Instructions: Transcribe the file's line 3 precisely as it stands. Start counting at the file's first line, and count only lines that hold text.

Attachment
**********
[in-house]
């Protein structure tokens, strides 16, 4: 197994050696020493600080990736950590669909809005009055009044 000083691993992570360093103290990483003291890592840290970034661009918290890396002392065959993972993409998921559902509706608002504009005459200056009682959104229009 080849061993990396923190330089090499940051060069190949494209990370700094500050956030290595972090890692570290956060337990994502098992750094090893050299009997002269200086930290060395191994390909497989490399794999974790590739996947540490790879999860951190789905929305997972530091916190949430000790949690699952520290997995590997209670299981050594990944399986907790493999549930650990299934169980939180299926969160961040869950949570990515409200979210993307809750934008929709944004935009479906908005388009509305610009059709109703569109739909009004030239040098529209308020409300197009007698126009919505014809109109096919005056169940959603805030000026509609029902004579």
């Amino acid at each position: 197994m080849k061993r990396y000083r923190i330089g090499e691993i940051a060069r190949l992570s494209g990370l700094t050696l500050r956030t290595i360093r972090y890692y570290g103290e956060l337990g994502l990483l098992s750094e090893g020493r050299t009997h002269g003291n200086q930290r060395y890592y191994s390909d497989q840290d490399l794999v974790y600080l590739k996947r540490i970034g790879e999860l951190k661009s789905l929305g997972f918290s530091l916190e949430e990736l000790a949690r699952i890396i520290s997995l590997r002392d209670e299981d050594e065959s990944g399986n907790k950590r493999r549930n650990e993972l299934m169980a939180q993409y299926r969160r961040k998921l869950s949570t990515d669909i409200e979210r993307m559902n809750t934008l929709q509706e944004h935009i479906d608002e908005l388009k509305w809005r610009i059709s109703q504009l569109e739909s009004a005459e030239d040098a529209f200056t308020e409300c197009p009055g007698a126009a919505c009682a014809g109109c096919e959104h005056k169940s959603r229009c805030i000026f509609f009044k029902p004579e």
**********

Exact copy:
């Amino acid at each position: 197994m080849k061993r990396y000083r923190i330089g090499e691993i940051a060069r190949l992570s494209g990370l700094t050696l500050r956030t290595i360093r972090y890692y570290g103290e956060l337990g994502l990483l098992s750094e090893g020493r050299t009997h002269g003291n200086q930290r060395y890592y191994s390909d497989q840290d490399l794999v974790y600080l590739k996947r540490i970034g790879e999860l951190k661009s789905l929305g997972f918290s530091l916190e949430e990736l000790a949690r699952i890396i520290s997995l590997r002392d209670e299981d050594e065959s990944g399986n907790k950590r493999r549930n650990e993972l299934m169980a939180q993409y299926r969160r961040k998921l869950s949570t990515d669909i409200e979210r993307m559902n809750t934008l929709q509706e944004h935009i479906d608002e908005l388009k509305w809005r610009i059709s109703q504009l569109e739909s009004a005459e030239d040098a529209f200056t308020e409300c197009p009055g007698a126009a919505c009682a014809g109109c096919e959104h005056k169940s959603r229009c805030i000026f509609f009044k029902p004579e």